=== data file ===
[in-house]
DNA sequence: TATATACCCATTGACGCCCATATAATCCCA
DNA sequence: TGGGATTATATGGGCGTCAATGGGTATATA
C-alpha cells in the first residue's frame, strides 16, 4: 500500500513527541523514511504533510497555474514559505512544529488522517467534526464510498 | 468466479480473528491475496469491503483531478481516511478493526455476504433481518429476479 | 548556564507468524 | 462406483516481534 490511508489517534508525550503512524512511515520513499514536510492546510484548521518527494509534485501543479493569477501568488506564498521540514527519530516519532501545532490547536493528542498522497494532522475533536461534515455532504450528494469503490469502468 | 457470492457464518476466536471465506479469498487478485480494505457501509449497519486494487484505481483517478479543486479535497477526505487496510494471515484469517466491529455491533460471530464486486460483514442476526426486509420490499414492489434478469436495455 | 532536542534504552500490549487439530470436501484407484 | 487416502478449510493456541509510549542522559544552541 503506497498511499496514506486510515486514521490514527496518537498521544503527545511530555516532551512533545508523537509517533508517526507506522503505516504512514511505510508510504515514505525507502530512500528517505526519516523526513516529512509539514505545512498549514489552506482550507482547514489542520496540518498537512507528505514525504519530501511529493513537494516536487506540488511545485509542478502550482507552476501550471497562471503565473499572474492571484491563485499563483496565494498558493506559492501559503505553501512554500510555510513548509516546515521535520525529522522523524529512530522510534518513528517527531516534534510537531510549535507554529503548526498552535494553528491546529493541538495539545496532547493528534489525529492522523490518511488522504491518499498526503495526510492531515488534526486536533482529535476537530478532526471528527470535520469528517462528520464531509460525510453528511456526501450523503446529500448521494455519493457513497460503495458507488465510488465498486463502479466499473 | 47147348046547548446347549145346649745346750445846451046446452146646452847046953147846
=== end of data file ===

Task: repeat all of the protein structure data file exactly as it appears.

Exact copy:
[in-house]
DNA sequence: TATATACCCATTGACGCCCATATAATCCCA
DNA sequence: TGGGATTATATGGGCGTCAATGGGTATATA
C-alpha cells in the first residue's frame, strides 16, 4: 500500500513527541523514511504533510497555474514559505512544529488522517467534526464510498 | 468466479480473528491475496469491503483531478481516511478493526455476504433481518429476479 | 548556564507468524 | 462406483516481534 490511508489517534508525550503512524512511515520513499514536510492546510484548521518527494509534485501543479493569477501568488506564498521540514527519530516519532501545532490547536493528542498522497494532522475533536461534515455532504450528494469503490469502468 | 457470492457464518476466536471465506479469498487478485480494505457501509449497519486494487484505481483517478479543486479535497477526505487496510494471515484469517466491529455491533460471530464486486460483514442476526426486509420490499414492489434478469436495455 | 532536542534504552500490549487439530470436501484407484 | 487416502478449510493456541509510549542522559544552541 503506497498511499496514506486510515486514521490514527496518537498521544503527545511530555516532551512533545508523537509517533508517526507506522503505516504512514511505510508510504515514505525507502530512500528517505526519516523526513516529512509539514505545512498549514489552506482550507482547514489542520496540518498537512507528505514525504519530501511529493513537494516536487506540488511545485509542478502550482507552476501550471497562471503565473499572474492571484491563485499563483496565494498558493506559492501559503505553501512554500510555510513548509516546515521535520525529522522523524529512530522510534518513528517527531516534534510537531510549535507554529503548526498552535494553528491546529493541538495539545496532547493528534489525529492522523490518511488522504491518499498526503495526510492531515488534526486536533482529535476537530478532526471528527470535520469528517462528520464531509460525510453528511456526501450523503446529500448521494455519493457513497460503495458507488465510488465498486463502479466499473 | 47147348046547548446347549145346649745346750445846451046446452146646452847046953147846